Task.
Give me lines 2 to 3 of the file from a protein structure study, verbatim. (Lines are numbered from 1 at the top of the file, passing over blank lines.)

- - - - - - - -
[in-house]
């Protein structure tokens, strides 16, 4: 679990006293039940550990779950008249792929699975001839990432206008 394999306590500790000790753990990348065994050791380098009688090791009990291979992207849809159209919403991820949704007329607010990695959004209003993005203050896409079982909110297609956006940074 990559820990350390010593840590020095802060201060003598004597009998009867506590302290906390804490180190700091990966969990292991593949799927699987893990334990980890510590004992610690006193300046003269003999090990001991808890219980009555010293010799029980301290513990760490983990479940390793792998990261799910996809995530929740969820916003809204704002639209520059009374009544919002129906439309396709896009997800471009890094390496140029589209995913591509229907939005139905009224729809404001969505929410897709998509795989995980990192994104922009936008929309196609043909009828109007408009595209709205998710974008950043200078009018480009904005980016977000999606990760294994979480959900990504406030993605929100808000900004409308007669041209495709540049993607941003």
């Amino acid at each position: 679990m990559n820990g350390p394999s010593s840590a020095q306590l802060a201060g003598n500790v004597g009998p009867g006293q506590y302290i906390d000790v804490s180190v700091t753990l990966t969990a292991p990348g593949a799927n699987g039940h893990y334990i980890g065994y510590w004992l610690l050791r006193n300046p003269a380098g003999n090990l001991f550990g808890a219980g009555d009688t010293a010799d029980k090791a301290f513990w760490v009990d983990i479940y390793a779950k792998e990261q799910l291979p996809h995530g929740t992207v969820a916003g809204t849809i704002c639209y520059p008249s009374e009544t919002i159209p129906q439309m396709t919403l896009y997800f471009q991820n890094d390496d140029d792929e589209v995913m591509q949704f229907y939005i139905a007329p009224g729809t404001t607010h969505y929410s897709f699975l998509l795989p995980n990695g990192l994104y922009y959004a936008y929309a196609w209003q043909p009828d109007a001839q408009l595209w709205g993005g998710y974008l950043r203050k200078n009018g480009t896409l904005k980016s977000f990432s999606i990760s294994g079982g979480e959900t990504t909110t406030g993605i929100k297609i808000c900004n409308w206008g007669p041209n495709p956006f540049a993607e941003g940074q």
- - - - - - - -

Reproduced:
């Protein structure tokens, strides 16, 4: 679990006293039940550990779950008249792929699975001839990432206008 394999306590500790000790753990990348065994050791380098009688090791009990291979992207849809159209919403991820949704007329607010990695959004209003993005203050896409079982909110297609956006940074 990559820990350390010593840590020095802060201060003598004597009998009867506590302290906390804490180190700091990966969990292991593949799927699987893990334990980890510590004992610690006193300046003269003999090990001991808890219980009555010293010799029980301290513990760490983990479940390793792998990261799910996809995530929740969820916003809204704002639209520059009374009544919002129906439309396709896009997800471009890094390496140029589209995913591509229907939005139905009224729809404001969505929410897709998509795989995980990192994104922009936008929309196609043909009828109007408009595209709205998710974008950043200078009018480009904005980016977000999606990760294994979480959900990504406030993605929100808000900004409308007669041209495709540049993607941003």
């Amino acid at each position: 679990m990559n820990g350390p394999s010593s840590a020095q306590l802060a201060g003598n500790v004597g009998p009867g006293q506590y302290i906390d000790v804490s180190v700091t753990l990966t969990a292991p990348g593949a799927n699987g039940h893990y334990i980890g065994y510590w004992l610690l050791r006193n300046p003269a380098g003999n090990l001991f550990g808890a219980g009555d009688t010293a010799d029980k090791a301290f513990w760490v009990d983990i479940y390793a779950k792998e990261q799910l291979p996809h995530g929740t992207v969820a916003g809204t849809i704002c639209y520059p008249s009374e009544t919002i159209p129906q439309m396709t919403l896009y997800f471009q991820n890094d390496d140029d792929e589209v995913m591509q949704f229907y939005i139905a007329p009224g729809t404001t607010h969505y929410s897709f699975l998509l795989p995980n990695g990192l994104y922009y959004a936008y929309a196609w209003q043909p009828d109007a001839q408009l595209w709205g993005g998710y974008l950043r203050k200078n009018g480009t896409l904005k980016s977000f990432s999606i990760s294994g079982g979480e959900t990504t909110t406030g993605i929100k297609i808000c900004n409308w206008g007669p041209n495709p956006f540049a993607e941003g940074q």